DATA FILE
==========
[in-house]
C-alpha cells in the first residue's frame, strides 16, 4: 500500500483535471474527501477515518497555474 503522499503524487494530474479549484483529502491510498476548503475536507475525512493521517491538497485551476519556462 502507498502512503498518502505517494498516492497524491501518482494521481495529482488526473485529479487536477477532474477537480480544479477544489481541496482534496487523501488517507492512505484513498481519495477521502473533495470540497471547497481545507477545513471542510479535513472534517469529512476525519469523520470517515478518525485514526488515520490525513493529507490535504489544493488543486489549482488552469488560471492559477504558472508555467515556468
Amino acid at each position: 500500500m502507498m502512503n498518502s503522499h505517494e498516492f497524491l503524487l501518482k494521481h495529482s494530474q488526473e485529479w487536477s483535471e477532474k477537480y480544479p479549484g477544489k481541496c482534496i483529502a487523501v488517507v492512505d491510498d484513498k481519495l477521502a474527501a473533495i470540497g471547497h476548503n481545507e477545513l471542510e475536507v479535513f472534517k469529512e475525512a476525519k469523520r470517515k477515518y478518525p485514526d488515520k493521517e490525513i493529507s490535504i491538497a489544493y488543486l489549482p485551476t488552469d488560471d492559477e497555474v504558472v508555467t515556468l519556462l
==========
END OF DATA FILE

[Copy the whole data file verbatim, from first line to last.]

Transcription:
[in-house]
C-alpha cells in the first residue's frame, strides 16, 4: 500500500483535471474527501477515518497555474 503522499503524487494530474479549484483529502491510498476548503475536507475525512493521517491538497485551476519556462 502507498502512503498518502505517494498516492497524491501518482494521481495529482488526473485529479487536477477532474477537480480544479477544489481541496482534496487523501488517507492512505484513498481519495477521502473533495470540497471547497481545507477545513471542510479535513472534517469529512476525519469523520470517515478518525485514526488515520490525513493529507490535504489544493488543486489549482488552469488560471492559477504558472508555467515556468
Amino acid at each position: 500500500m502507498m502512503n498518502s503522499h505517494e498516492f497524491l503524487l501518482k494521481h495529482s494530474q488526473e485529479w487536477s483535471e477532474k477537480y480544479p479549484g477544489k481541496c482534496i483529502a487523501v488517507v492512505d491510498d484513498k481519495l477521502a474527501a473533495i470540497g471547497h476548503n481545507e477545513l471542510e475536507v479535513f472534517k469529512e475525512a476525519k469523520r470517515k477515518y478518525p485514526d488515520k493521517e490525513i493529507s490535504i491538497a489544493y488543486l489549482p485551476t488552469d488560471d492559477e497555474v504558472v508555467t515556468l519556462l